Portcities Southampton
UK * Bristol * Hartlepool * Liverpool * London * Southampton
*
You are here: PortCities Southampton > Diversity of Ships > Ships of the steam age > Fishing by steam > Fishing by steam
* Text only * About this site * Site Map * Feedback
*
*
*
Explore this site
Start Here
About Us
Partners And Collections
Timeline
Get Interactive!
Help
Galleries
Image galleries
Biographies
Southampton
The Docks
River Itchen
Southampton at war
Flying Boats
Titanic
Finding Out More
Southampton speaks
Street Directories
Historic Buildings Survey
Registers and Records
Lloyd's Register
Official Sources
Other Records
Finding Out More
Wrecks and Accidents
Why accidents happen
Investigations
Improving Safety at Sea
Finding Out More
Wreck Reports
Life of a Port
How a port comes to life
At work in a port
Ports at play
Trade - lifeblood of a port
Finding Out More
On the Line
Company growth and development
Shipping lines
Transatlantic travel
Preparing a liner
Finding Out More
Sea People
Life at sea
Jobs at sea
Travelling by sea
Starting a new life by sea
Women and the sea
Finding Out More
Diversity of Ships
The variety of ships
What drives the ship?
Ships of ancient times
Ships in the age of sail
Ships of the steam age
Ships of today

Fishing by steam

Steam makes fishing more productive
*
Send this Story to a friend Send this story to a friend
Printer Friendly Version Printer-friendly version

Steam makes fishing more productive

Fishing has a history at least as long as that of boats and ships.  The effect of steam was to make fishing more productive, allowing fishing vessels to be more efficient and to cover greater distances in order to exploit new fishing grounds.  Perhaps they have become just too effective, as present day depletions of many fish stocks are due to over-fishing.

Trawlers

The first steam vessels to go fishing were probably steam tugs, which put down a net to catch fish when they were not busy towing.  From these tugs in the late 18th century developed steam trawlers, which adopted a method of fishing already in use by sailing vessels.  The trawl is a large conical bag, dragged along the seabed by two ropes from the trawler.  When full, the trawl is drawn up to the trawler by a powerful winch, then lifted on board and the fish dumped on deck.  After the catch was sorted on a traditional trawler it was placed on ice in the holds until it could be taken back to port.  

Steam trawlers originally fished mainly in the North Sea until diminishing fish stocks drove their owners to send them further afield.  After the Second World War, distant water trawlers fished off Iceland and in the Barents Sea, for instance.  This meant they had to be bigger and more strongly built to survive in some of the world’s stormiest weather.  Until the 1960s the typical side-fishing trawler brought its nets up at the side, with its deck crew working on deck, often in atrocious weather conditions.  The advent of the stern trawler made distant water fishing somewhat safer.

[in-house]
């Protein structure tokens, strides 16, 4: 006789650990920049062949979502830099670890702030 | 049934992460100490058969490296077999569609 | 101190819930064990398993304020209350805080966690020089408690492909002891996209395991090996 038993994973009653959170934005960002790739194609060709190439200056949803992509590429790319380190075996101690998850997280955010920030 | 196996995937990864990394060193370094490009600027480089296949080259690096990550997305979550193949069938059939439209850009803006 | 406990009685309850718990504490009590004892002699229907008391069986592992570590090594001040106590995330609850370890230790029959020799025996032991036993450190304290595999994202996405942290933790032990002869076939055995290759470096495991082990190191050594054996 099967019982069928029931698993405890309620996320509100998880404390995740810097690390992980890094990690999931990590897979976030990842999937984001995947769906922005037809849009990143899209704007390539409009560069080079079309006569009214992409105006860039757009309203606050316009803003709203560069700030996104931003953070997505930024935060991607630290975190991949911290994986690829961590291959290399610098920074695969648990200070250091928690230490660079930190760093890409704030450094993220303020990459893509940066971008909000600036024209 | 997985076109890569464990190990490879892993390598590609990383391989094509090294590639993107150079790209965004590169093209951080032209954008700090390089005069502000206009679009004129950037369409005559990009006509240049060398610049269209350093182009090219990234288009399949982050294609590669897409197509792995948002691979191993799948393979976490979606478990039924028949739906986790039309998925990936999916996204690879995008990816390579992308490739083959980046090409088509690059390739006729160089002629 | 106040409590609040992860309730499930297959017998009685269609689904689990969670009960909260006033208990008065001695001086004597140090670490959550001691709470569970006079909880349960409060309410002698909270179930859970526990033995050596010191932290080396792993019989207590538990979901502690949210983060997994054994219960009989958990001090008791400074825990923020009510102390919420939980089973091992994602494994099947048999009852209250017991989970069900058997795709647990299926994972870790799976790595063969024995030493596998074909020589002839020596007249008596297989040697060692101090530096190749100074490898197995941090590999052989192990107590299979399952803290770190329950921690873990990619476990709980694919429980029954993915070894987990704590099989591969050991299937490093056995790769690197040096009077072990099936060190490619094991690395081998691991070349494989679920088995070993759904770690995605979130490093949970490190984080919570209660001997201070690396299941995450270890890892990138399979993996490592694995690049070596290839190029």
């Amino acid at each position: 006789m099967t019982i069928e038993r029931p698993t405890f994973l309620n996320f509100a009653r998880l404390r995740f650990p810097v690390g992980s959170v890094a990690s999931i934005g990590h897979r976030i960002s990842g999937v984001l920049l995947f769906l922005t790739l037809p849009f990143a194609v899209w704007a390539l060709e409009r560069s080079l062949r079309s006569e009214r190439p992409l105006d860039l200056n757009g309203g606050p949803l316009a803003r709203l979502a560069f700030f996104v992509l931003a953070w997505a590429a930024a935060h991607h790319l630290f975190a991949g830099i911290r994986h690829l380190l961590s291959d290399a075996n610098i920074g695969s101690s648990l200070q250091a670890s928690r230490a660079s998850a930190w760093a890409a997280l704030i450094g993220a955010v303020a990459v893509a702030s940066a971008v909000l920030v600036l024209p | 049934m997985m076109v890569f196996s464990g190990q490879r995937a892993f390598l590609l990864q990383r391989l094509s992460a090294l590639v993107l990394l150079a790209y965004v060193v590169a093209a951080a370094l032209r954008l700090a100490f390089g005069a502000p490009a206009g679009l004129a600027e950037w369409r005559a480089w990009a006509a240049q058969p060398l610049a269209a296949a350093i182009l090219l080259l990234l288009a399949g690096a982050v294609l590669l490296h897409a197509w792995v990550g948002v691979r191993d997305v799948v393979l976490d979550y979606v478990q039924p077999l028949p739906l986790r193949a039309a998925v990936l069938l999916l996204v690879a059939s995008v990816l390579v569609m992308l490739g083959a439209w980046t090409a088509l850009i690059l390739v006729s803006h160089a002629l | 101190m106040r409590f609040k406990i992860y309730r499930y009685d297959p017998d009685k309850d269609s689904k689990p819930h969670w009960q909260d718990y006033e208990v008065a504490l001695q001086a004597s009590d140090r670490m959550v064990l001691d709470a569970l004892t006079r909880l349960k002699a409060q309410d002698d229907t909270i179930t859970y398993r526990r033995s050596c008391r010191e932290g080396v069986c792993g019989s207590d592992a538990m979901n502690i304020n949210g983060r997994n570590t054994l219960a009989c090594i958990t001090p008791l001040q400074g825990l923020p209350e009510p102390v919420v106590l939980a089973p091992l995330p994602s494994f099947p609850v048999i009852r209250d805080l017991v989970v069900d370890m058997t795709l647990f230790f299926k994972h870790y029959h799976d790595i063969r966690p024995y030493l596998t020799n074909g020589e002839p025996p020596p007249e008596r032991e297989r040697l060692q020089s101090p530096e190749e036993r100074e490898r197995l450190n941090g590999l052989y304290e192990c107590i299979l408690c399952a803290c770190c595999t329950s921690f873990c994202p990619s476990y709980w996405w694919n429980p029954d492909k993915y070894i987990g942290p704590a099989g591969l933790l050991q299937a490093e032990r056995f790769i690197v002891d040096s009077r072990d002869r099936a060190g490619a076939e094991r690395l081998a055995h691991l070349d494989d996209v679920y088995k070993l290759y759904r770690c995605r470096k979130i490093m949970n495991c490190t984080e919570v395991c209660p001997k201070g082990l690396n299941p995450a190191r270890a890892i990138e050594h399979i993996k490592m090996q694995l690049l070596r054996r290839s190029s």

The net is drawn up through a slipway in the stern and the catch dropped onto a lower deck for sorting.  A trawler can make a round voyage of 5,000 miles during one fishing trip, so facilities are provided for freezing the catch so it arrives home in good condition.  Some owners have gone further and incorporated a factory on board to process the fish.

Drifters

Steam drifters evolved from sailing craft to carry out a different form of fishing.  They use a drift net which can be several kilometres long, and which is suspended vertically from a series of buoys.  The fish swim into the net and are caught by their gills.  The drift net is put out at dusk because the fish it catches, typically herring, feed near the surface at night, and is pulled on board the drifter in the morning.  Drifters work much closer to home than trawlers, and tend to be smaller.  With the decline of herring stocks in the North Sea and elsewhere after the Second World War, drifting and drifters have virtually died out.

Seine netters

Amongst the most popular current methods of inshore fishing is purse seining, using a net which combines elements of the trawl and the drift net.  The net is about a kilometre long and is shot in an arc.  The ends are drawn together, enclosing the catch in the bag or purse.  Ropes are hauled in to reduce the size of the bag until it can be drawn on board.  Purse seining typically involves a small motor fishing vessel, which looks like a miniature version of a trawler.

Steam makes fishing more productive
*
Send this Story to a friend Send this story to a friend
Printer Friendly Version Printer-friendly version
*
Search

Advanced Search
*
*
*
Southampton City Council New Opportunities Fund Lloyd's Register London Metropolitan Archives National Maritime Museum World Ship Society  
Legal & Copyright * Partner sites: Bristol * Hartlepool * Liverpool * London * Southampton * Text only * About this site * Feedback